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Pop culture obsessives writing for the pop culture obsessed.

Raising Hope: “Hey There, Delilah”

Illustration for article titled Raising Hope: “Hey There, Delilah”
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This episode is  distinguished by the welcome return of Amy Sedaris as Virginia’s hated cousin Delilah. Delilah appears in the living room like a persistent bad smell and announces that she has been making a fortune in Florida, with her chain of “solar-powered tanning beds,” a revolutionary idea that “harnesses the power of the sun to tan people.” Now she wants to make the rest of the family is as securely shored-up as she is. She’s pointed out to Maw Maw that Virginia and Burt half been living in her home and leeching off her. Maw Maw agrees that this is so. Setting the record straight, Burt explains: “Yes, we live in your home. Yes, we leech off you. Yes, I thought I would think of something that would make that all seem okay by the end of this sentence.”

Delilah wants to persuade Maw Maw to take out a reverse mortgage on the house. Burt and Virginia are stymied for a response to this until Burt digs some chocolate chip cookies out of the trash, and Virginia recognizes them as the cookies that are dispensed at blood banks. “What kind of wealthy suntan mogul has to sell her own blood?” she asks. “I was gonna say Delilah,” says Burt, “but that’s too obvious.” But it is Delilah. She is actually down on her luck—“It turns out that in the tanning bed business,” she says, “you’re always one irregular mole away from being Yelped out of business.” Maw Maw takes pity on her and offers to let her stay in the house, but with a condition: Whichever of the two women is the first to resume hostilities will be exiled, while the other will receive possession of the house. Virginia and Burt agree to these terms, but realize they have underestimated the depths of Delilah’s resentment and dedication to her own survival when she breaks her own arm over the back of a kitchen chair and pins the blame on Virginia.

Burt and Virginia end up living in the back of their van, until Virginia realizes that she has to suck it up and do what she has to do: Accept a promotion at the cleaning company, which will give her a significant enough raise in pay that she can have some breathing room in the war for Maw Maw’s heart and mind. As soon as she announces she’s taken the job, Maw Maw reveals that this was all part of her cunning scheme to overcome her natural reluctance to put herself out there and accept more responsibility in life. (Her secret agenda completed, Maw Maw throws Delilah out of the house. “I broke my own arm for nothing?” she hisses.)

And here we have a neat summing-up of the difference between the show this used to be under Greg Garcia and the show it seems to be trying to be now. Burt and Virginia (and Jimmy) used to be fated to be losers, with their heads already resting about as high under the glass ceiling as they can ever get, given their lack of brains and ambition and the sort of skill set that counts for something in the post-industrial age. The show was realistic about the ways in which this made their lives harder—that was the main source of its comedy—but it also didn’t present their situation as tragic, and it was steadfast in viewing them as good people who were doing their best.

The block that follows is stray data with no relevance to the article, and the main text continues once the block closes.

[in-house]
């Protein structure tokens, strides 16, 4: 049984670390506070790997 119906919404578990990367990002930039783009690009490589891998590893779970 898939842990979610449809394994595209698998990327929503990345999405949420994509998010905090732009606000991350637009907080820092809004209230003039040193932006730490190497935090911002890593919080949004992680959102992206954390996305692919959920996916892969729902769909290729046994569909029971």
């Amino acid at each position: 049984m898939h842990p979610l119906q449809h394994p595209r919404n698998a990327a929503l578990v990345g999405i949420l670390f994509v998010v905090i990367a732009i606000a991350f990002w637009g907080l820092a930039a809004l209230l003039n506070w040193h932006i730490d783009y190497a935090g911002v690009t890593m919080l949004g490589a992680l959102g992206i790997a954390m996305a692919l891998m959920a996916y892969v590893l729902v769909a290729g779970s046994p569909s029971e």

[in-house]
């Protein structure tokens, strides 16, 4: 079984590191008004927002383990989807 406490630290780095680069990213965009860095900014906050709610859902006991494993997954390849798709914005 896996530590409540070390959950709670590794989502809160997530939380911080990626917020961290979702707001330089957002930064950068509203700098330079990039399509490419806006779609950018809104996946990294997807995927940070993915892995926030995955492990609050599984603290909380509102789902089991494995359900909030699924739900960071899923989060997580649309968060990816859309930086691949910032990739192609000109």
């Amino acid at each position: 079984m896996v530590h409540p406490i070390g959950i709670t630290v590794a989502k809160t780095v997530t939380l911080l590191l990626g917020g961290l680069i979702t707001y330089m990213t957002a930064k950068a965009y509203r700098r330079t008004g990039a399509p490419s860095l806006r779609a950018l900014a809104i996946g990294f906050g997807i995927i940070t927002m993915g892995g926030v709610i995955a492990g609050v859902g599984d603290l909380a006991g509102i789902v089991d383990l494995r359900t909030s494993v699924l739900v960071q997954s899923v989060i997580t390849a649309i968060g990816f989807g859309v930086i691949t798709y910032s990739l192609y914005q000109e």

Now, it turns out that Virginia was just one promotion away from making a real living wage; all she needed was, as Maw Maw says, a kick in the butt to make her reach for the brass ring, which was always there within her grasp. (She doesn’t even have to fight her Hispanic co-worker friend Rosa for it; bowing to the inevitable, Rosa has been trying to talk her into the job, pointing out that she herself cannot afford to take the extra time away from “my telenovela.”) I don’t want to make too much of the politics of a show as silly as this one. But if someone took a Republican Congressman’s speech about how it’s necessary to terminate unemployment benefits on the long-term unemployed to get them to put down the remote and get off their lazy butts and go look for work, it might look a lot like this.

There is also a wholly separate plot involving Jimmy and Sabrina, but that only serves to emphasize how much this is now the Virginia & Burt show. The setup: Jimmy and Sabrina have tickets to go to CoverFest, where they hope to get down to the second-hand fusion sounds of such bands as N.W.AC/DC and Maroon 5 For Fighting, but they need a babysitter. The big joke, once we get past the guy whose C.V. is written in blood, is that a decent babysitter is so hard to find that, when Jimmy and Sabrina encounter an excellent prospect, they’re willing to do anything to keep her. It’s an old joke, and I’ve seen wilder variations on it than the employer being forced to tell the babysitter’s boyfriend that she doesn’t want to see him anymore. But I did laugh at Sabrina’s line: “”Jimmy, I hope I never have to say this again, but go outside and break up with that teenage boy, for the sake of our marriage.”


Stray observations:

  • Tonight, we finally learn why Burt is always so much more mellow than Virginia. He has perfected the art of finding his “happy place,” and we get to see him there, on a tropical paradise called Burt Island, where he gets paid in big sacks with dollar signs on them, “cinnamon toast Italian hoagies grow on trees,” and all the women look like Virgina (natch). This sequence alone is worth a notch or two in the episode grade. I haven’t come across anything quite like it since Mojo Nixon sketched out the details of “the amusement park in my mind” on her version of “This Land Is Your Land.”
  • Burt thinks that a reverse mortgage is “egagtrom,” also natch.